Tuesday, January 8, 2008

Small Talk

Polite conversation disappears when you need to conserve your language. I’ve been communicating with Mike the construction worker I saw across the street when the soldiers were still below. We can’t shout to one another. He’s too far away, and my building isn’t secure. Calling attention to myself with the sea of undead below me is not on the “to do” list. We communicate with each other by writing things down and holding it up for each other to read. I have half a dry erase board I ripped from the wall in the conference room, he has a almost fully used easel pad. With his writing surface slowly running out, we can’t spare any niceties.

I have talked with him for the last week, on and off, a couple of messages a day. We trade stories about what we have to eat and drink, and how we have secured our areas. I tell him I want to come over to him and his group, but he may as well have a base on the surface of Mars. The chances of making it across that zombie laden road below are very, very low.

It’s been three weeks since I came here and holed up. I slept almost the entire first week. I would get up and stumble to rest room, or fill my water, but mostly I slept. I couldn’t leave with my side the way it was, and my body just wanted to shut down anyway. It’s funny, I am normally an insomniac, but I had no issue sleeping at all for a full week. After three weeks of inactivity, my head and shin are fine. My bullet wound was really just a graze, it did no permanent damage, and it is scabbed up quite well. I can move just fine and feel ok, if not a bit tired and hungry.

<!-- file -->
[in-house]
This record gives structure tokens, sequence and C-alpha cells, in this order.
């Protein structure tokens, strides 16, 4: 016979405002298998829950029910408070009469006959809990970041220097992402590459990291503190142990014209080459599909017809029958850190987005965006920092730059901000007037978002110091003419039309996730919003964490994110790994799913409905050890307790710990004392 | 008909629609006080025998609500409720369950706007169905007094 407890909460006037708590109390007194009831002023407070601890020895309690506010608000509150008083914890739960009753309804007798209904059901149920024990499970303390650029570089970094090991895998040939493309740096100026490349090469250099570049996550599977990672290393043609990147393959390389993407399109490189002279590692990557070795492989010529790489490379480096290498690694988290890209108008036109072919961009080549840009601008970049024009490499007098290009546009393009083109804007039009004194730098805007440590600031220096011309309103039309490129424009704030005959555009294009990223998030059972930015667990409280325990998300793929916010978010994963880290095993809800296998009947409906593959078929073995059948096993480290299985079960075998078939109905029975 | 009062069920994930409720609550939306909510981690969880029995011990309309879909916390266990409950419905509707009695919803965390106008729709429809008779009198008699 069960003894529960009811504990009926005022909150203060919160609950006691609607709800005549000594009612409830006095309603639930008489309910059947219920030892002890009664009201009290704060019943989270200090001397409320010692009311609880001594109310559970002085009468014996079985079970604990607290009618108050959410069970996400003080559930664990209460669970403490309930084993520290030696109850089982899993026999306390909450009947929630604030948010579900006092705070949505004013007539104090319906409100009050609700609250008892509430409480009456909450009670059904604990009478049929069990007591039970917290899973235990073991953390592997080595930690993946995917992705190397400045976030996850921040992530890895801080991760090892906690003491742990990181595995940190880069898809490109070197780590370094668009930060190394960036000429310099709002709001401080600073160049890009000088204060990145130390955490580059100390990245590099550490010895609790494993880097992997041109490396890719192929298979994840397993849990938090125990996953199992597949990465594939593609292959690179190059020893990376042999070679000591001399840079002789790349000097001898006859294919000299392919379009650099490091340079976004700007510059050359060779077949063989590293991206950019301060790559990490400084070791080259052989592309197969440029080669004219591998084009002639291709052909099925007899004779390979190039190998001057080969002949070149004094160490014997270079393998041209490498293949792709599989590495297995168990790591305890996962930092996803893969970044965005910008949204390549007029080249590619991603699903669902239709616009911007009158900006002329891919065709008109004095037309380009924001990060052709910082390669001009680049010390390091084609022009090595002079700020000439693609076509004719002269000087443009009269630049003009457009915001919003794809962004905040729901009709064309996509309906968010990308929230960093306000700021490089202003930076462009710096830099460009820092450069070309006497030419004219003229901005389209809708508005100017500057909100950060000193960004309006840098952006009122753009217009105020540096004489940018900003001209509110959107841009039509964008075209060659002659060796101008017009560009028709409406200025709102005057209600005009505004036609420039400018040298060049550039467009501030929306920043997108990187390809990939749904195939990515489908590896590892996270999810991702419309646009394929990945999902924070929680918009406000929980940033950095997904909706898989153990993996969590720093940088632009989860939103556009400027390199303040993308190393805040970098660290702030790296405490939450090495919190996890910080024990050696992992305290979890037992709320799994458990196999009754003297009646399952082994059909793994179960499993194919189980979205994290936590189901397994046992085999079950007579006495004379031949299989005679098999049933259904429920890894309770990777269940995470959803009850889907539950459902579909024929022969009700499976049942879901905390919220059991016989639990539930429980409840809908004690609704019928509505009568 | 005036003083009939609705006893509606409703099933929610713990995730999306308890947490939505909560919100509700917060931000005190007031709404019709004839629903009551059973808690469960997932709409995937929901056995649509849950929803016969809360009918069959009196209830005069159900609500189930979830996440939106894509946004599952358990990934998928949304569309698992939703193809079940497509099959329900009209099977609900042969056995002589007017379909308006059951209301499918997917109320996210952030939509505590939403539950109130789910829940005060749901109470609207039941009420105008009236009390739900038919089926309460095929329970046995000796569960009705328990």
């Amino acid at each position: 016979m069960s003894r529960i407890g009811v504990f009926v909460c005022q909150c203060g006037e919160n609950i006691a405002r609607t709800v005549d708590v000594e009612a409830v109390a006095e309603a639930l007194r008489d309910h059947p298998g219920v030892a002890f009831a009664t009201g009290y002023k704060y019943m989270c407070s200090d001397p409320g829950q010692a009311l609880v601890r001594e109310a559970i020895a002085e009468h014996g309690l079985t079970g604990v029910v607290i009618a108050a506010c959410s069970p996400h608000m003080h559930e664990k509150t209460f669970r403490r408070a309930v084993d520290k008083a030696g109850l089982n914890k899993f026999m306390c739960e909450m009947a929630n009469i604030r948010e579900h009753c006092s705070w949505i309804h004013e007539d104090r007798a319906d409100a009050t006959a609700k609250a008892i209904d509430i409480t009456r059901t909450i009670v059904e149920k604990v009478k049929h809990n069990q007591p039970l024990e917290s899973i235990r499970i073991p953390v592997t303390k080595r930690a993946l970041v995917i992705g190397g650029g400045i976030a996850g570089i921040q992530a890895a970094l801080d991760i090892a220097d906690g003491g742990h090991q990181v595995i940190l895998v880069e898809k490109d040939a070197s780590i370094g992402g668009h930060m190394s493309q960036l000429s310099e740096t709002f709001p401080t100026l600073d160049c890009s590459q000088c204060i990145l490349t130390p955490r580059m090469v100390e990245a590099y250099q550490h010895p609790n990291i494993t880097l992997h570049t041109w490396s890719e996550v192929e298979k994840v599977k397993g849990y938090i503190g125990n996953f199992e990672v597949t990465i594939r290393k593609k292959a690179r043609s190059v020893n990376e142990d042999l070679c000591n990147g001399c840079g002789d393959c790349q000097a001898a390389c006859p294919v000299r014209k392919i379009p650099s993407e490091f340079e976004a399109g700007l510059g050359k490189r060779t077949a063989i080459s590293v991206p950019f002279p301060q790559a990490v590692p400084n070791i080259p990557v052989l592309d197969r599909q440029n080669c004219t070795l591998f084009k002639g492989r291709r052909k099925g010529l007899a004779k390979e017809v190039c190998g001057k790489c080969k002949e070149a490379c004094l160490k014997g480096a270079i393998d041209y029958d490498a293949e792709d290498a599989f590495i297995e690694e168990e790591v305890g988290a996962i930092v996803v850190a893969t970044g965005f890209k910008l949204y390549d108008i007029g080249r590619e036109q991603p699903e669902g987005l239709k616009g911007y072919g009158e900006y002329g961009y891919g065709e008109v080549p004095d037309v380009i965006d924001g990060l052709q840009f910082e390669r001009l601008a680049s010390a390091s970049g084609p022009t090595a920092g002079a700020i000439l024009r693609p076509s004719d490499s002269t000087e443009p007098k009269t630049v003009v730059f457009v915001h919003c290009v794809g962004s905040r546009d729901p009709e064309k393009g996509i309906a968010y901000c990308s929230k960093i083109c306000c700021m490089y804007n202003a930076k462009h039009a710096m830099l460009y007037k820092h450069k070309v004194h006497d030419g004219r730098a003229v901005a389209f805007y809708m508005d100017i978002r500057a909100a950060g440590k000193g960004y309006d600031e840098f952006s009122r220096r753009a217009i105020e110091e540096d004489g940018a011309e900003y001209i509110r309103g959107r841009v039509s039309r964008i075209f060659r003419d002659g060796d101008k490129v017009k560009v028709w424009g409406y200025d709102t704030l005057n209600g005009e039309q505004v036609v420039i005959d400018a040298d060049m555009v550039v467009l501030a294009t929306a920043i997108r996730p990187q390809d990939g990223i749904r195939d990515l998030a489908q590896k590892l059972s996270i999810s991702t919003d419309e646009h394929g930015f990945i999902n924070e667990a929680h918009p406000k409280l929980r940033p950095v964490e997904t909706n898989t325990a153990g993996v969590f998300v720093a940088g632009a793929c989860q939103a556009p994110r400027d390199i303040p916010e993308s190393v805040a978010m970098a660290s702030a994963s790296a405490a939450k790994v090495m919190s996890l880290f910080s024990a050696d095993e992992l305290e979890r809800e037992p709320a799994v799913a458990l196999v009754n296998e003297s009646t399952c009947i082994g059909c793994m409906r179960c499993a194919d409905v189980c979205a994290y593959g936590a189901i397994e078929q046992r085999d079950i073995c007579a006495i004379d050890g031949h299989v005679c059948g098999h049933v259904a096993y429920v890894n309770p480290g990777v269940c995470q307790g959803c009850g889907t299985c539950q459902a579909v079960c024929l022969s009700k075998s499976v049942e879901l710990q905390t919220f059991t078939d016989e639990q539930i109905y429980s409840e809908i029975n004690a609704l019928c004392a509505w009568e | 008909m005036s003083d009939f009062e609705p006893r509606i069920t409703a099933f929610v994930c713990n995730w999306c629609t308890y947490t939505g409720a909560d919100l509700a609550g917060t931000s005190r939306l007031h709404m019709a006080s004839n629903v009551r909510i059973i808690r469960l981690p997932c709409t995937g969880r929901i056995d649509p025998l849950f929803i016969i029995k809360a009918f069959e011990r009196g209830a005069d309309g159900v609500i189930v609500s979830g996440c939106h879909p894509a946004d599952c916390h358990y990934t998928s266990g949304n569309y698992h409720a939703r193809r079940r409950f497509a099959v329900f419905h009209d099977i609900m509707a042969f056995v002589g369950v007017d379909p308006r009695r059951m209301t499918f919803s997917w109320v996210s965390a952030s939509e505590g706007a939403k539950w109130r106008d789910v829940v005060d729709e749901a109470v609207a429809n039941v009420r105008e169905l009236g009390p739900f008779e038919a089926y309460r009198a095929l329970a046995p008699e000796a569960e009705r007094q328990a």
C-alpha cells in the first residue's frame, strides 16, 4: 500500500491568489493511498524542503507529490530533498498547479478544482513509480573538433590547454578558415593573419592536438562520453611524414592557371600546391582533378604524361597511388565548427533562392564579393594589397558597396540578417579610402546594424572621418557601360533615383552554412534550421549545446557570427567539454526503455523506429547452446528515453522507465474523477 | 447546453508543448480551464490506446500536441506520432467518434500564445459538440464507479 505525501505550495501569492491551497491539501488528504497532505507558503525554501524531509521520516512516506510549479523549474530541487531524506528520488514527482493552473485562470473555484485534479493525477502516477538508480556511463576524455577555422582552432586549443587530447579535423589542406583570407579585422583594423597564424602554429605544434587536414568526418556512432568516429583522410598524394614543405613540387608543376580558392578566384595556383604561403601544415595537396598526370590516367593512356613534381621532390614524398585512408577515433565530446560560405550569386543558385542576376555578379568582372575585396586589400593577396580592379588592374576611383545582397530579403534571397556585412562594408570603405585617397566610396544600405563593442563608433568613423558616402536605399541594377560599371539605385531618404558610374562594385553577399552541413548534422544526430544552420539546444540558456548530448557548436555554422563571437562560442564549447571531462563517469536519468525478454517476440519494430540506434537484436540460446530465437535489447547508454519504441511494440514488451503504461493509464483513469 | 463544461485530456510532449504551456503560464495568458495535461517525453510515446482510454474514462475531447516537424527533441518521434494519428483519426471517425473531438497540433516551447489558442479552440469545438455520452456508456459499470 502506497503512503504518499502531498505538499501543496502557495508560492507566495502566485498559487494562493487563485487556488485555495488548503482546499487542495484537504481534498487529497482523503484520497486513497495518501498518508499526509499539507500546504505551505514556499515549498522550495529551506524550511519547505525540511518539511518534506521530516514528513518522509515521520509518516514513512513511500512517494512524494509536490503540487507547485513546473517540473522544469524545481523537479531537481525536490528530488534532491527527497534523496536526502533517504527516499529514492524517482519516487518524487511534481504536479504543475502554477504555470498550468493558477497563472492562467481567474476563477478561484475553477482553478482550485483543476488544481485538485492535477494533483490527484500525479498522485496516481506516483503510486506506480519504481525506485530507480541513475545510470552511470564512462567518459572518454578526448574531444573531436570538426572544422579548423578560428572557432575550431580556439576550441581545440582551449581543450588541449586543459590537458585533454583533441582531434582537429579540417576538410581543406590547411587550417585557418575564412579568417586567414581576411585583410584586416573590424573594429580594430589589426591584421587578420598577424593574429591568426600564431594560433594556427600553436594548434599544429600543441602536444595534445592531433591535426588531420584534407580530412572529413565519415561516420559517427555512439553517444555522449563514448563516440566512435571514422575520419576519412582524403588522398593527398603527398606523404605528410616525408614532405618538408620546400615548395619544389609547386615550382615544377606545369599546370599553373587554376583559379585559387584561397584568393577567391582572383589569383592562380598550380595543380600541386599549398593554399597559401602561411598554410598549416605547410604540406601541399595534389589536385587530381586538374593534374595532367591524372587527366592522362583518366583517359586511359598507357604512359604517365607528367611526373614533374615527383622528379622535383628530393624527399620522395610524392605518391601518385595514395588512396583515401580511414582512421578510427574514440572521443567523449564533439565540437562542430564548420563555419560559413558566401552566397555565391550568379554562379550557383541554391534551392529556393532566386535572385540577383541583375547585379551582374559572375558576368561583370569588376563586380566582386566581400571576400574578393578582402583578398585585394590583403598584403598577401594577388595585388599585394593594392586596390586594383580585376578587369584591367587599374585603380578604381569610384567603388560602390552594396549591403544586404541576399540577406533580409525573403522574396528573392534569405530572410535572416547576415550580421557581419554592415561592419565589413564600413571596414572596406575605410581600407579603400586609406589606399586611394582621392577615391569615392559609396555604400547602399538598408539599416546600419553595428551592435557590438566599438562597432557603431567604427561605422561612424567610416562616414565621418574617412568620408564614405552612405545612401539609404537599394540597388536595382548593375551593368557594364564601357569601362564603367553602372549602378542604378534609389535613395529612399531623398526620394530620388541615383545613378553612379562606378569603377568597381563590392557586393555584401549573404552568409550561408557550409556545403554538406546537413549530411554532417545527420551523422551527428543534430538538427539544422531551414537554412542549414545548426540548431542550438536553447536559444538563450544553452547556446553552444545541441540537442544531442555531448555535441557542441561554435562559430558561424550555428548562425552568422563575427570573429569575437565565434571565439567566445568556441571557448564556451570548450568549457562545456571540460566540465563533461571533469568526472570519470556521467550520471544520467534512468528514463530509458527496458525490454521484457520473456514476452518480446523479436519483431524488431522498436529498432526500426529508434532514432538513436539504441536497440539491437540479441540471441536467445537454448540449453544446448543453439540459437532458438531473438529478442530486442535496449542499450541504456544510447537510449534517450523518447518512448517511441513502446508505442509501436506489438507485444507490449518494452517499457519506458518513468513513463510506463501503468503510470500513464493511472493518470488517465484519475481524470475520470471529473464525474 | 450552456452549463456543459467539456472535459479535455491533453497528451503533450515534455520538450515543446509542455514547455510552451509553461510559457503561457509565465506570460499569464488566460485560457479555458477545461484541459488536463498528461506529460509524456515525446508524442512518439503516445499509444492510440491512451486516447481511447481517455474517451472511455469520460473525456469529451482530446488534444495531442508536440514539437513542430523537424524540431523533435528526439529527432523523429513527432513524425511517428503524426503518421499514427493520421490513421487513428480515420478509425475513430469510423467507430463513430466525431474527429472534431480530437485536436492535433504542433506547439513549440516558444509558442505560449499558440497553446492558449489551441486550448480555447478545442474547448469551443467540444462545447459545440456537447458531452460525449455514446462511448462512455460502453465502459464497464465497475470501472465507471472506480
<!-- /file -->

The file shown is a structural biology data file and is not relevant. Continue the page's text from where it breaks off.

I woke up depressed and alone. I contemplated killing myself. Go out quick instead of a painful starving or dehydration death. I stopped myself when I thought about my wife. I made a promise to her, “till death do us part.” My interpretation of that does not include death at my own hands.

I find out from our conversations that Mike has 21 people in his building. 14 of them were his crew that is remolding the upper floors. The rest of them are people that came to him looking for help. He says they have enough food to get by, but water is running scarce. He has no way to get any water, and since it hasn’t rained in days, they don’t even have any water from the buckets on the roof. I tell him I have 40 gallons of drinking water in my office alone, not including the rest of the offices. “Doesn’t do me any good over there,” was his only reply.

I break into each of the offices on my floor looking for supplies and useful items. I find some chocolates, batteries, a whistle, a new bag, and lots of other useful things. I knock the lock of Regina’s office. Regina is the president of central processing, and probably one of the most important people on our level. She is at her desk, dead since the beginning I gather. She has her scissors on her desk, and it looks as if she opened her arms with them. She sits in her executive leather office chair. On her mahogany desktop sits her blackberry, and her laptop, below her on her expensive carpeting there is a large patch of dried blood.

She was a stone cold terror in the office. People would see her and walk the other way. The people that worked under her lived in daily fear that she would confront them. I couldn’t imagine her doing something like this. Then I remember that I considered doing something like this. I look at her disgusted. In reflection, I was probably more upset with my weakness than with hers. I storm out of the room and decide on a plan.

I take the bolt off of the industrial size paper cutter in the back office. The paper cutter handle is two and a half feet long and has a nice handle on it. It is the perfect makeshift machete. I grab the cart the water sits on, it’s got slots for 16 bottles, 80 gallons. There are 5 bottles in it. The rest of the offices on my floor fill the cart easily. There is more water here than the Shedd Aquarium. I take the cart to the stairwell and I march each bottle downstairs to the lobby. I don’t run into anything during the 17 trips up and down the stairs, the lobby is clear too. It looks like the soldiers cleared it out for a base of operations. I set the cart up in the dock area and retreat upstairs. I am too tired tonight to even consider it, but tomorrow morning I am making a break for the East Wabash building.

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